An empowered staff enhances the laboratory research culture and potentially decreases the managerial burden; according to a 2006 study, 42 percent of a scientist’s time is consumed by administrative matters. Other benefits of improved staff skills can include decreased costs of mismanagement, misconduct and research inefficiencies—a general lowering of institutional risk.
Given the paucity of leadership training, many managers arrive, ready or not, with an incomplete education and the expectation that their continuing education in the managerial arts will only proceed on the basis of their future experiences—the very situation that HHMI and BWF sought to address.
Making the Right Moves added welcome muscle to the chapter of the scientific management oeuvre dealing with training the trainers. Notable print companions include At the Helm: A Laboratory Navigator, by Kathy Barker; Academic Scientists at Work, by Boss and Eckert; and Karyn Hede’s Managing Scientists. Customized career development courses and conferences— where supervisors exchange ideas, partake in peer review and hone leadership skills—are another option. Prominent venues include the Marine Biology Lab in Woods Hole, Mass.; The Jackson Laboratory in Bar Harbor, Maine; Cold Springs Harbor Lab in New York; and the European Molecular Biology Organization in Germany.
HHMI/BWF’s endeavor cast a wide net, with input from a multitude of universities and professional societies that agreed to use the manual as a basis for future leadership training courses. The disinclination of leaders to deal with soft skills issues was palpable, said Maryrose Franko, HHMI senior program officer, who coordinated the project.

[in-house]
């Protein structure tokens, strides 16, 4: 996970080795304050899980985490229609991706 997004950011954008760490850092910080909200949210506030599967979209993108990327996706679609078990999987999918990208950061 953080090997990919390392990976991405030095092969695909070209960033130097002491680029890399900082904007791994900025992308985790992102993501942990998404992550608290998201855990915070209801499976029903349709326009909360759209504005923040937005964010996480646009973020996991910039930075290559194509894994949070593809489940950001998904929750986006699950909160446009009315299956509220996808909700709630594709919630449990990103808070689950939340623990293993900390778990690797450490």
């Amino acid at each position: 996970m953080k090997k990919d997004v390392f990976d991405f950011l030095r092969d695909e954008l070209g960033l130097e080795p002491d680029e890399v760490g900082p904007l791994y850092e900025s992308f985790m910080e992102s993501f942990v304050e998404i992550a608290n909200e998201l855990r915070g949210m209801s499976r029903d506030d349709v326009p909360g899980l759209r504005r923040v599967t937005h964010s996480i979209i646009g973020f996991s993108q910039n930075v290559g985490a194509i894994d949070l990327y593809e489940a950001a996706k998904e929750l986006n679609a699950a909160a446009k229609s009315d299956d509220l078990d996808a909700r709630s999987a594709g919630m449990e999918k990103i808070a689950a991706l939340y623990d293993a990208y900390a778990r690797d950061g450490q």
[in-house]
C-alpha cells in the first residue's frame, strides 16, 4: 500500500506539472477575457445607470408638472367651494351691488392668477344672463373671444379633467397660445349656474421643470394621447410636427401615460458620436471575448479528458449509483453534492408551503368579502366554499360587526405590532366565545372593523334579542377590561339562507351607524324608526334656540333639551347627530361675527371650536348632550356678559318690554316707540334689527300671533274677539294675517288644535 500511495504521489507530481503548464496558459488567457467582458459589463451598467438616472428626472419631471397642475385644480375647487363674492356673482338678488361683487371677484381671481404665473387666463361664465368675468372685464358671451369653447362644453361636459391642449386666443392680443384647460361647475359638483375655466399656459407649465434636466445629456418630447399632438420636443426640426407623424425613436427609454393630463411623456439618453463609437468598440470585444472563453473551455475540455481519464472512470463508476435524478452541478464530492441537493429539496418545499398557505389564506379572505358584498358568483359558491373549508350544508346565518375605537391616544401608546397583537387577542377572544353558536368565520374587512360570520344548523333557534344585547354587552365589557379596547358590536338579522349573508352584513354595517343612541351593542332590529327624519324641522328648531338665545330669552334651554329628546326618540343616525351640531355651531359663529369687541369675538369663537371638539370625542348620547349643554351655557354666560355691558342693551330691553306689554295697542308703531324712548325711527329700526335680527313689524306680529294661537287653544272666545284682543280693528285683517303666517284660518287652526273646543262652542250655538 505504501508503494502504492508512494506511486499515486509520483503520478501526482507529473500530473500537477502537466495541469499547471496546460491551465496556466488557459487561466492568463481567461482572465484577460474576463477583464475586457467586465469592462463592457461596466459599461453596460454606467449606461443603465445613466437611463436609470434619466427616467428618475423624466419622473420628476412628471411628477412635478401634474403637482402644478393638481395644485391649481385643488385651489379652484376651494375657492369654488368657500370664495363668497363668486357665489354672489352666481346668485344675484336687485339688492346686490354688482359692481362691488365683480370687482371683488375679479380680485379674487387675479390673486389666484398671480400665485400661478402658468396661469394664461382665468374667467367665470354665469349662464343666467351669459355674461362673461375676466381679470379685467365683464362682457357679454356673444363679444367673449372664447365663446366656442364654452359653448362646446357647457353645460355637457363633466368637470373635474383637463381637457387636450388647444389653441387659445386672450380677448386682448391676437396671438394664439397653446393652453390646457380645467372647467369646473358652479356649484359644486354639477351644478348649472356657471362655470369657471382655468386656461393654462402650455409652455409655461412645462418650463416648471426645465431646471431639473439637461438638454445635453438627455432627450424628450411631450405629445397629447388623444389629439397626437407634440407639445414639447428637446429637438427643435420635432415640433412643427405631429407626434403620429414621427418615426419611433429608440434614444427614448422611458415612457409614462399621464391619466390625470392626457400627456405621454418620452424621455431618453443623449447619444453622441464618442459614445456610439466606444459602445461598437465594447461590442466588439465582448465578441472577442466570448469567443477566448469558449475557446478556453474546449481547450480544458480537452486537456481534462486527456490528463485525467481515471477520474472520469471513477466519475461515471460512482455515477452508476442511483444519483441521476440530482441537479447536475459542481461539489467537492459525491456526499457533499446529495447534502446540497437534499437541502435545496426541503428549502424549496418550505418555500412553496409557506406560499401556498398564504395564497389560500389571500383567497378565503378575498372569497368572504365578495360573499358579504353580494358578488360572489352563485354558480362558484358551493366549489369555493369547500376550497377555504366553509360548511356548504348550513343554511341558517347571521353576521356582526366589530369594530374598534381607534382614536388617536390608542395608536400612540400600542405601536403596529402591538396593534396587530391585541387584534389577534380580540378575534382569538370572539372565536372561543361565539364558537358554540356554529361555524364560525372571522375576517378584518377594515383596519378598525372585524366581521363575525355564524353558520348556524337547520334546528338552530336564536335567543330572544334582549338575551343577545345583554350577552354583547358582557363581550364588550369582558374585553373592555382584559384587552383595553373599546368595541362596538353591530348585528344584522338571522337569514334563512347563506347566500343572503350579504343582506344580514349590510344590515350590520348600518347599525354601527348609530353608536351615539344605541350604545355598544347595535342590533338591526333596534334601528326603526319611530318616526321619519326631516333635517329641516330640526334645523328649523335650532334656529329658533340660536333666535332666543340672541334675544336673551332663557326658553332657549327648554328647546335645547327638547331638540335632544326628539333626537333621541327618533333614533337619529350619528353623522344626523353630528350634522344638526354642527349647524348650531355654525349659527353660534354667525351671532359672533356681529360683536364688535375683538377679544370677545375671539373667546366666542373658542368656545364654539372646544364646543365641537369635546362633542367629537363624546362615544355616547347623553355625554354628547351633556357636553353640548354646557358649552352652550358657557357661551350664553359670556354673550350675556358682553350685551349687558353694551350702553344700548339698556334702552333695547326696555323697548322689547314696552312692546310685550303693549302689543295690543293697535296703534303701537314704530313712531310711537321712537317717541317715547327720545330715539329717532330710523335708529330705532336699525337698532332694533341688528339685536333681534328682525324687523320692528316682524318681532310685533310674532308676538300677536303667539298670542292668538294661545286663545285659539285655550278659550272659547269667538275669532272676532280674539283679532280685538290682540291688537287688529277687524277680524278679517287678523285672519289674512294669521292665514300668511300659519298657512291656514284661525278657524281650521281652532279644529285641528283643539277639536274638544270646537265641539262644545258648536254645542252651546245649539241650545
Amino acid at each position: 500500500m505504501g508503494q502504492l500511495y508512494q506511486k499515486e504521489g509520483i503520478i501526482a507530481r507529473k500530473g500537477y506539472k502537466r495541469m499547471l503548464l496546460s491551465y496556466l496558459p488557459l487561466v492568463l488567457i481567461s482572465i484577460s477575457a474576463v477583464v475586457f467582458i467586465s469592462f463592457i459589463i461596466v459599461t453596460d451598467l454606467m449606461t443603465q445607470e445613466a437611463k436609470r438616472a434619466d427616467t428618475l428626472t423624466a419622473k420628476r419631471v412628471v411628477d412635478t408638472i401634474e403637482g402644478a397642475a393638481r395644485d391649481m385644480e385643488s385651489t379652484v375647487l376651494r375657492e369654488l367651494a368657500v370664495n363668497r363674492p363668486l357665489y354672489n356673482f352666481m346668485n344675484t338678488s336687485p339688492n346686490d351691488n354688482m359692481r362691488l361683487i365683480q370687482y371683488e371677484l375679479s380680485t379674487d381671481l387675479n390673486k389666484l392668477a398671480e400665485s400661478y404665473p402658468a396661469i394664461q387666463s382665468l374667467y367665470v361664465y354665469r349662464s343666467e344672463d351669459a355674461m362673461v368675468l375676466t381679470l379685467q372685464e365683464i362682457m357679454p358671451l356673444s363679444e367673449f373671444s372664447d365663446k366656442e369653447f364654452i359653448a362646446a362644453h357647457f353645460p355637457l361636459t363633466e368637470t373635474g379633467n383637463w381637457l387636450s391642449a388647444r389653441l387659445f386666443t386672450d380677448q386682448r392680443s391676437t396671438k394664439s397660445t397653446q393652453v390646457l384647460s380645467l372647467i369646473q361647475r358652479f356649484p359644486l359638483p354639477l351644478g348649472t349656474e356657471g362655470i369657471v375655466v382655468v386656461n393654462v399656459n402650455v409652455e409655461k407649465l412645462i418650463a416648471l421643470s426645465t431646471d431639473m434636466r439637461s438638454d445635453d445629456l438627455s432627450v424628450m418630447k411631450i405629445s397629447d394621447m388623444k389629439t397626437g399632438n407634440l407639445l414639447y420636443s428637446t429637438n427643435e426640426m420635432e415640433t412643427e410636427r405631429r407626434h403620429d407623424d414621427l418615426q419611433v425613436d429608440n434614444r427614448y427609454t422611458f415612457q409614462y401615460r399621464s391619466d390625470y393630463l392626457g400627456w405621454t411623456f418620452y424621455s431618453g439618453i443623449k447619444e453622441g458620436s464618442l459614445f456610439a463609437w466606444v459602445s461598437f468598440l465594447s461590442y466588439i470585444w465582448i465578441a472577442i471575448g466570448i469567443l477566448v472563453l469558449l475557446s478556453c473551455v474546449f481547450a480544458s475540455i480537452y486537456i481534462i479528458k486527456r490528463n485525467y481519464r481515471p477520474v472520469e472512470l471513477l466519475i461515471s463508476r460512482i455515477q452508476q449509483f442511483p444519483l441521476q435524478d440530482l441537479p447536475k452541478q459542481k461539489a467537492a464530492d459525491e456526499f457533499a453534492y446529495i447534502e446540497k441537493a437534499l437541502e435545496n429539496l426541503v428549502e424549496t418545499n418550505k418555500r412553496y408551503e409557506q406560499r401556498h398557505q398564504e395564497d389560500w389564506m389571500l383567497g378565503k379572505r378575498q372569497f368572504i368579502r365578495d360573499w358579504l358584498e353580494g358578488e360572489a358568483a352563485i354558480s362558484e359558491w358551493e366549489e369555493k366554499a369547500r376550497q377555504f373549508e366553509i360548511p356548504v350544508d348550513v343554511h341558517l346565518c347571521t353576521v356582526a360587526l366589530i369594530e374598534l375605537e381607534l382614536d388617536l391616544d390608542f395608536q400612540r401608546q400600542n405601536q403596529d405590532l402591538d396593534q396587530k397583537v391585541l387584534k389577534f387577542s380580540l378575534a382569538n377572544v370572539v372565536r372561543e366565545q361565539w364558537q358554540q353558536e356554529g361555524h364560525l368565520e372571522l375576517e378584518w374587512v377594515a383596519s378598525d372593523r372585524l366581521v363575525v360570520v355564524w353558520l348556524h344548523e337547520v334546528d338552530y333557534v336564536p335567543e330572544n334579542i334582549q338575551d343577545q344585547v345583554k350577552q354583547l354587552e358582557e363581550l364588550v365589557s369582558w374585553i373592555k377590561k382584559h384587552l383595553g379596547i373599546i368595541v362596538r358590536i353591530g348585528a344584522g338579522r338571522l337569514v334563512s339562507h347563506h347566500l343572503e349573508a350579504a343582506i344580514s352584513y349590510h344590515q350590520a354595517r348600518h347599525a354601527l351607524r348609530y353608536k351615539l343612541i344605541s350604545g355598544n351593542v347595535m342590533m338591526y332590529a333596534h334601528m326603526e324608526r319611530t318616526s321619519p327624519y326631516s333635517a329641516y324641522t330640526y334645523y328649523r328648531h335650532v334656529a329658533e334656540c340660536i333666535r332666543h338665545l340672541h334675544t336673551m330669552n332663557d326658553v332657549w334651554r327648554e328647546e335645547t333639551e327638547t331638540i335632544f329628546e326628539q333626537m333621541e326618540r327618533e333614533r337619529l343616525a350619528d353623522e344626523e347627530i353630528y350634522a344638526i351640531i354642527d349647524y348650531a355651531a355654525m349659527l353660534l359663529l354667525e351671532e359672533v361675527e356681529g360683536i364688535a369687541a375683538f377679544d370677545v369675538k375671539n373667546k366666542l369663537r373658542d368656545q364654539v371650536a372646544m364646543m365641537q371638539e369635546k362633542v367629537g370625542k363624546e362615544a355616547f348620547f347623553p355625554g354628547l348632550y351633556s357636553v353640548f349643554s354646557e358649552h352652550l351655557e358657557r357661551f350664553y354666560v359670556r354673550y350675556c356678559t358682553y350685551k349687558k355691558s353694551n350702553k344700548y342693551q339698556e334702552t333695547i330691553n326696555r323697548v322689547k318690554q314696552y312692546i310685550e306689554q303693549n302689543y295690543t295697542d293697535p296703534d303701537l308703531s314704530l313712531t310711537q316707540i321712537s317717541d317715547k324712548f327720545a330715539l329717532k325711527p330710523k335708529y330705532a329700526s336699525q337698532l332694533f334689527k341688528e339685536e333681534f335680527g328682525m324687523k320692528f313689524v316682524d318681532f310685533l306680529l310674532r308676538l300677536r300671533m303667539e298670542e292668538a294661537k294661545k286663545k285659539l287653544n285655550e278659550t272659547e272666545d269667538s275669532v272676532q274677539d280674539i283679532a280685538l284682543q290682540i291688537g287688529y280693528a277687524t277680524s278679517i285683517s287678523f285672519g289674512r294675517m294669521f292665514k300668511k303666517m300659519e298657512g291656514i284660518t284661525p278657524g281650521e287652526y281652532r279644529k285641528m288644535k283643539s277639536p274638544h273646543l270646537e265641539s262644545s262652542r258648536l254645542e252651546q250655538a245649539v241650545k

“If you mentioned human resources, everybody shut down,” said Franko. “They became dismissive. There was this preconceived notion that you don’t really know what it’s like to be a scientist and live under the ‘publish or perish’ knife.” Franko said they subsequently “sheepishly acknowledged that scientists have workforce challenges similar to others …. They knew they needed help.”
A study published in March 2011 (Edwards, Tramontin, Simon, Dhankar & Sheikh) points to a substantial payoff for managers attuned to the care and feeding of staff. While top-down approaches to improving productivity (new technology and reorganization) deliver “variable success … managers should focus equally on ‘bottoms-up’ approaches” to improve the skills of bench researchers.
“People-oriented behaviors,” concludes the study, “have the largest impact on performance.”
Common techniques to improve staff skills include mentoring, training/ coaching, conferences, classes and seminars, e-learning, and bringing in outside experts. But the extent to which managers use these techniques is neither readily discernable nor uniform, and is often subject to variables beyond their control, including institutional and corporate resources and assorted training and compliance regimens.
After arriving at a core set of behaviors found at both academic and industry labs—encompassing talent, collaboration, strategy/role, portfolio/project management and problem solving—the authors surveyed more than 4,300 researchers in 247 labs to determine productivity drivers.